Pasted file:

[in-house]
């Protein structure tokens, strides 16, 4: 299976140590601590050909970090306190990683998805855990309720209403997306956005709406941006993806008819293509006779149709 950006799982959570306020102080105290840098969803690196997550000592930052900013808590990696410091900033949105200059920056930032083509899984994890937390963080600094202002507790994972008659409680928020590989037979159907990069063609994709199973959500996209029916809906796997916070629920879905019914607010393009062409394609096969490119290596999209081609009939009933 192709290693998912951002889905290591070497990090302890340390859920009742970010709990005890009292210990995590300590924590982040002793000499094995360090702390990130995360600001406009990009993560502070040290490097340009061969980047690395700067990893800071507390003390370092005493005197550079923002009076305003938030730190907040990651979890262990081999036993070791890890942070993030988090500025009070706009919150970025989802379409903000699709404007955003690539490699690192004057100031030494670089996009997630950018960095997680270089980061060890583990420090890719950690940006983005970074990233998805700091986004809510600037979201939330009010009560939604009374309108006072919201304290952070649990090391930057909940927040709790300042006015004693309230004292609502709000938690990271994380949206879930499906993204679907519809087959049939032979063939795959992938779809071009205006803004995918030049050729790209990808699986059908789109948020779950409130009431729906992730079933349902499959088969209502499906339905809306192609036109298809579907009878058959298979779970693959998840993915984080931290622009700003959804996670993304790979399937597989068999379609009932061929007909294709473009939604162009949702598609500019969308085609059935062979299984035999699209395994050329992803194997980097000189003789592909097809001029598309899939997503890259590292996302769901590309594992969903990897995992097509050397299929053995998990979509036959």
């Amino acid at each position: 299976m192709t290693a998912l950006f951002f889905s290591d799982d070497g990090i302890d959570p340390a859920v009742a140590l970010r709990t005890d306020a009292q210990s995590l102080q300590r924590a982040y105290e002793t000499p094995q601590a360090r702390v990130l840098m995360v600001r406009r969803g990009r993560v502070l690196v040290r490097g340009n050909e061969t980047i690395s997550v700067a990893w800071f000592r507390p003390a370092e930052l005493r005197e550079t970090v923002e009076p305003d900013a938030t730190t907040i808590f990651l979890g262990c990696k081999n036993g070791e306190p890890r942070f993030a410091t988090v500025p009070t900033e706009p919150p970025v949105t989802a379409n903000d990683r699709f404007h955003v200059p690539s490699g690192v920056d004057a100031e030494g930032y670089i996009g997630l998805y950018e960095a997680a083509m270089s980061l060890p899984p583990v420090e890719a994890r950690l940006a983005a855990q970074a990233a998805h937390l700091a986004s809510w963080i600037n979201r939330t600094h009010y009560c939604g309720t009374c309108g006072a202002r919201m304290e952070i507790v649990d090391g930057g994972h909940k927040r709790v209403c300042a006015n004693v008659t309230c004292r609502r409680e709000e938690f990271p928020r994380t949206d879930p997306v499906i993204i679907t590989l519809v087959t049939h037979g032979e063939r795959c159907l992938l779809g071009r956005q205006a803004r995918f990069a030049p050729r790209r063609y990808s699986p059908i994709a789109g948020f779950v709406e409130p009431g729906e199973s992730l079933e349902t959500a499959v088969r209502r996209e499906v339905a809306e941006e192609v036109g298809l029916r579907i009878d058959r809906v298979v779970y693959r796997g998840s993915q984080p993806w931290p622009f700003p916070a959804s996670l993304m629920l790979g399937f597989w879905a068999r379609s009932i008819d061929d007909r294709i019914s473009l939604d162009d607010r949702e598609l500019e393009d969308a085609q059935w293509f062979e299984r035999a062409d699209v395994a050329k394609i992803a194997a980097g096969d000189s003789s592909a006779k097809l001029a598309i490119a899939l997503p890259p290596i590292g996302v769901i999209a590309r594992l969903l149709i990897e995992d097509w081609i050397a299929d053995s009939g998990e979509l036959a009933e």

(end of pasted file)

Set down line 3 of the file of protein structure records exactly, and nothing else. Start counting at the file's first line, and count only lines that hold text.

């Amino acid at each position: 299976m192709t290693a998912l950006f951002f889905s290591d799982d070497g990090i302890d959570p340390a859920v009742a140590l970010r709990t005890d306020a009292q210990s995590l102080q300590r924590a982040y105290e002793t000499p094995q601590a360090r702390v990130l840098m995360v600001r406009r969803g990009r993560v502070l690196v040290r490097g340009n050909e061969t980047i690395s997550v700067a990893w800071f000592r507390p003390a370092e930052l005493r005197e550079t970090v923002e009076p305003d900013a938030t730190t907040i808590f990651l979890g262990c990696k081999n036993g070791e306190p890890r942070f993030a410091t988090v500025p009070t900033e706009p919150p970025v949105t989802a379409n903000d990683r699709f404007h955003v200059p690539s490699g690192v920056d004057a100031e030494g930032y670089i996009g997630l998805y950018e960095a997680a083509m270089s980061l060890p899984p583990v420090e890719a994890r950690l940006a983005a855990q970074a990233a998805h937390l700091a986004s809510w963080i600037n979201r939330t600094h009010y009560c939604g309720t009374c309108g006072a202002r919201m304290e952070i507790v649990d090391g930057g994972h909940k927040r709790v209403c300042a006015n004693v008659t309230c004292r609502r409680e709000e938690f990271p928020r994380t949206d879930p997306v499906i993204i679907t590989l519809v087959t049939h037979g032979e063939r795959c159907l992938l779809g071009r956005q205006a803004r995918f990069a030049p050729r790209r063609y990808s699986p059908i994709a789109g948020f779950v709406e409130p009431g729906e199973s992730l079933e349902t959500a499959v088969r209502r996209e499906v339905a809306e941006e192609v036109g298809l029916r579907i009878d058959r809906v298979v779970y693959r796997g998840s993915q984080p993806w931290p622009f700003p916070a959804s996670l993304m629920l790979g399937f597989w879905a068999r379609s009932i008819d061929d007909r294709i019914s473009l939604d162009d607010r949702e598609l500019e393009d969308a085609q059935w293509f062979e299984r035999a062409d699209v395994a050329k394609i992803a194997a980097g096969d000189s003789s592909a006779k097809l001029a598309i490119a899939l997503p890259p290596i590292g996302v769901i999209a590309r594992l969903l149709i990897e995992d097509w081609i050397a299929d053995s009939g998990e979509l036959a009933e």